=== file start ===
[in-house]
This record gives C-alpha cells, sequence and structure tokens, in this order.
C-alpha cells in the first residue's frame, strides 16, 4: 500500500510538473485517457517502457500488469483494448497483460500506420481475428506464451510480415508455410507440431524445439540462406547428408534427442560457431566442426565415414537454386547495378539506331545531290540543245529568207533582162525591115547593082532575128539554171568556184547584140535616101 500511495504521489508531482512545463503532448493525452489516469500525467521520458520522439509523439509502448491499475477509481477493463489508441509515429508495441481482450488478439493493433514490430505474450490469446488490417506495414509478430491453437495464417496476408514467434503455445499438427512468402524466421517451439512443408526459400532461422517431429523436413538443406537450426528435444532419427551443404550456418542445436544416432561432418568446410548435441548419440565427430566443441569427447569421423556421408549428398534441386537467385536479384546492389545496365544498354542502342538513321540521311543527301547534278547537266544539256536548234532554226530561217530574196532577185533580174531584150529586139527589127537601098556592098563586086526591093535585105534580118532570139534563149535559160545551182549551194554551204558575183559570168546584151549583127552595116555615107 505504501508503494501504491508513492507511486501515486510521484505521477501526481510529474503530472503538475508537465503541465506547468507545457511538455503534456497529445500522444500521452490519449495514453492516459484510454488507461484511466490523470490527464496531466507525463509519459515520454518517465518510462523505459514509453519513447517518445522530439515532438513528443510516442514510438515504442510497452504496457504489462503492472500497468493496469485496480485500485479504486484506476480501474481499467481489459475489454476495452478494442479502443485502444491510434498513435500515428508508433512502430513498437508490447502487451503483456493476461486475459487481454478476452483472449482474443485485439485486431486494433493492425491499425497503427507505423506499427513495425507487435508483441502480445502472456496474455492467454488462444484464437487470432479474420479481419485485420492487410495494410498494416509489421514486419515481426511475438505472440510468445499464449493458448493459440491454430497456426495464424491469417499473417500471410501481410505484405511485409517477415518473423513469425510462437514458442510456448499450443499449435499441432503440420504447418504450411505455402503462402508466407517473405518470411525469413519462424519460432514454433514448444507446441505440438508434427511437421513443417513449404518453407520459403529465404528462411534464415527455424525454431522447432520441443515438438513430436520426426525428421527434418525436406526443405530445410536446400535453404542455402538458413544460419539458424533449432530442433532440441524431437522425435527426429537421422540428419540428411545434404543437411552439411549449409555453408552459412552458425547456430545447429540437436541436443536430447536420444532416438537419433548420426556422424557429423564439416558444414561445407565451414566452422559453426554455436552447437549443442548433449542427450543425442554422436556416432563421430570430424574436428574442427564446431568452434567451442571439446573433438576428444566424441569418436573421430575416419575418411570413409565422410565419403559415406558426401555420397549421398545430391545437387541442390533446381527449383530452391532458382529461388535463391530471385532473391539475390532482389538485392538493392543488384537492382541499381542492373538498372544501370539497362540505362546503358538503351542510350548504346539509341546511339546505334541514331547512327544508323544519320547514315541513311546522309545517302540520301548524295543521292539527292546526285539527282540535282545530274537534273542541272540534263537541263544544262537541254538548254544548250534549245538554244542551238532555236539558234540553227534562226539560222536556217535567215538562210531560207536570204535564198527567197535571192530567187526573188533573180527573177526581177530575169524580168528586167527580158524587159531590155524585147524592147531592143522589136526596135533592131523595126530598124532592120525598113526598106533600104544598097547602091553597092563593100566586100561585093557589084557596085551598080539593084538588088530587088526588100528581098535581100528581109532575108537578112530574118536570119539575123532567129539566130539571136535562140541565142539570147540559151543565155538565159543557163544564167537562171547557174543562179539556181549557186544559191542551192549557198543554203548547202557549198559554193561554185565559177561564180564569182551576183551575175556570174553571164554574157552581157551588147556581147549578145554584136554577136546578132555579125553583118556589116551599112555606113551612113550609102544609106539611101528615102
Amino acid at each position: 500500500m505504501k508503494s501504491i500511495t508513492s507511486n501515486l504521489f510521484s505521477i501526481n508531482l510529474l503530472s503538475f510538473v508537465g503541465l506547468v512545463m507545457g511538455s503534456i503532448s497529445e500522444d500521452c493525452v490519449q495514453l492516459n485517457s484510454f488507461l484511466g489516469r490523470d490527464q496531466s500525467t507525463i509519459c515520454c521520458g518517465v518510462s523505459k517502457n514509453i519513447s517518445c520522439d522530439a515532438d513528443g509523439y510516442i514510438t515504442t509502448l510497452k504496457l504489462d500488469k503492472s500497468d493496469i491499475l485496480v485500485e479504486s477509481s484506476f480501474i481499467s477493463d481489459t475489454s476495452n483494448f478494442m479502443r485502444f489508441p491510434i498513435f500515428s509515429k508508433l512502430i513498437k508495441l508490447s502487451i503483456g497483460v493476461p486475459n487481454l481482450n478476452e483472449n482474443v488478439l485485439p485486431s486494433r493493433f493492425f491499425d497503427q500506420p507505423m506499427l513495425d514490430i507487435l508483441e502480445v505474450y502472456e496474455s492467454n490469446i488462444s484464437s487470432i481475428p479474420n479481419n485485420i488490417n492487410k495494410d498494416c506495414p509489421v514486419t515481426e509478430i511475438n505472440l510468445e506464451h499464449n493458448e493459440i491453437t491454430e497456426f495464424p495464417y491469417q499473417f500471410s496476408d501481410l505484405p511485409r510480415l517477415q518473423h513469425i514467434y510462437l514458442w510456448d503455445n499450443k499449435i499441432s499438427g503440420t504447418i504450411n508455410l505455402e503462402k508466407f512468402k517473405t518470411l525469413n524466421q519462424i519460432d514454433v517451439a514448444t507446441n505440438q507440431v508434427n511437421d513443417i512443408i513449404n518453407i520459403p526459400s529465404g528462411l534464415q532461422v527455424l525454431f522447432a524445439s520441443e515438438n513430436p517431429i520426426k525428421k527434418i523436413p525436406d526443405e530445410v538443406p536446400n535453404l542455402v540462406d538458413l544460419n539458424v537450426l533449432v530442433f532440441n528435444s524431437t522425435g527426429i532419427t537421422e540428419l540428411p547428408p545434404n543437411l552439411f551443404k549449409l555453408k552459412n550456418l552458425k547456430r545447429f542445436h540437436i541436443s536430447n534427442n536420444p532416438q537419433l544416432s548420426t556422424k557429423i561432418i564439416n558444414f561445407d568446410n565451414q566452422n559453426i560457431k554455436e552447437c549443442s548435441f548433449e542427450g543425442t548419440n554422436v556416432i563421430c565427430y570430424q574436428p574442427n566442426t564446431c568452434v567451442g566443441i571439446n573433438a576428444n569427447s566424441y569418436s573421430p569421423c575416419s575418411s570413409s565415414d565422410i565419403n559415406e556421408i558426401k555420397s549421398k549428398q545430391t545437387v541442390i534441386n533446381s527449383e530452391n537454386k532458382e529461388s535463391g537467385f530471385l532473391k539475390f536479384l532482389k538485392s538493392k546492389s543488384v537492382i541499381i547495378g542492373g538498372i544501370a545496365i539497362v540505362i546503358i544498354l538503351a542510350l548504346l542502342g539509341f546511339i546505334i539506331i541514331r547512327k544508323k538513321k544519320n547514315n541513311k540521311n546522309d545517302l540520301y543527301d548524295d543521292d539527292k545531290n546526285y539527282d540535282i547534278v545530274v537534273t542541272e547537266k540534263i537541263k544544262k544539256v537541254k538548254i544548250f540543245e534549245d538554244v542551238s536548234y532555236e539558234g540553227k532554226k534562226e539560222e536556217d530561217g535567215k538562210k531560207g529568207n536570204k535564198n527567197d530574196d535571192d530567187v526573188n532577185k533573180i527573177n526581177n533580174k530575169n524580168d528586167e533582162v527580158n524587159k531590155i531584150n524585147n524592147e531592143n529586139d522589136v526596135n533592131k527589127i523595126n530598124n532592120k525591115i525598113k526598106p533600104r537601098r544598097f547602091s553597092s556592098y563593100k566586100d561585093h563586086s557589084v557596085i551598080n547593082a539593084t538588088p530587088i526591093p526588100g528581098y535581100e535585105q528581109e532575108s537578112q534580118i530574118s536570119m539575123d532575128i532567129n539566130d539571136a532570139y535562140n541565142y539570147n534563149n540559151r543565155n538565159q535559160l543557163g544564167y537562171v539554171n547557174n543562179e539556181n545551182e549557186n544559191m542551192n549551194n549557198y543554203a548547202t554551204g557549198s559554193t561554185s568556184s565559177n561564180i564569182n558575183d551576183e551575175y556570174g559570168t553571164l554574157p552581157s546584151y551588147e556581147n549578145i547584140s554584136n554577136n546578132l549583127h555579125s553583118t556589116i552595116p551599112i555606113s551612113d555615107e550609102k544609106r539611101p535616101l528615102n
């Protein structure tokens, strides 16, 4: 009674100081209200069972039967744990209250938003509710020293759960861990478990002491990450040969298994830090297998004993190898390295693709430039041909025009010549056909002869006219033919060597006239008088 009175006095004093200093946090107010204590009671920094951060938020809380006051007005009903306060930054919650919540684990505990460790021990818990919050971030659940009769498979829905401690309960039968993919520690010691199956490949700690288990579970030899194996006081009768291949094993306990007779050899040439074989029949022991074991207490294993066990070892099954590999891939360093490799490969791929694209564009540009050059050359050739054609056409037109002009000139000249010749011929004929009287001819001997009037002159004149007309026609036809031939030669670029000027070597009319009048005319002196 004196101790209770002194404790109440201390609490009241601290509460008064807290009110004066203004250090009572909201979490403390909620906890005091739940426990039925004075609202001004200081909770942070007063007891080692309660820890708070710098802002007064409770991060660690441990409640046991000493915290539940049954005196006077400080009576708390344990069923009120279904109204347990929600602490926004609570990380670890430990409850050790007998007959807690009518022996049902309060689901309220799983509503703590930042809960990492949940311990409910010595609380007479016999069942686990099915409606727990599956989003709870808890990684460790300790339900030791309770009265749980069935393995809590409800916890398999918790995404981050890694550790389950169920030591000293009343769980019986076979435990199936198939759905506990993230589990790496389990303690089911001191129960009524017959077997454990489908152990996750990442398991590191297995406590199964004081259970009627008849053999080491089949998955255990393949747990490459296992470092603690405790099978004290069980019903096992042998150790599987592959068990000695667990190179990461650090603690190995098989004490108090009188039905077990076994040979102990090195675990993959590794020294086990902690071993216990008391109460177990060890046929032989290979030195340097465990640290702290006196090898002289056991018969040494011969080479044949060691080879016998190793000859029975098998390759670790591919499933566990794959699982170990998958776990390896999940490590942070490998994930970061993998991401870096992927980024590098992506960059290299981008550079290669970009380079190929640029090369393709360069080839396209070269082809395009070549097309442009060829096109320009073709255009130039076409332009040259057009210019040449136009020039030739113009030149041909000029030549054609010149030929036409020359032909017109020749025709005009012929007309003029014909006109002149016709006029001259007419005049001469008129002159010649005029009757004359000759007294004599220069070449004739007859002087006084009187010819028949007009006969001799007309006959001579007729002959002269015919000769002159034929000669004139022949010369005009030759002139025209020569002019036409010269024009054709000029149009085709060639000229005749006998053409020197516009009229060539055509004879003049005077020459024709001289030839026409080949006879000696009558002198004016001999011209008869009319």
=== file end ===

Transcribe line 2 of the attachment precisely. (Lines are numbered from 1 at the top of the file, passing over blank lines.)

This record gives C-alpha cells, sequence and structure tokens, in this order.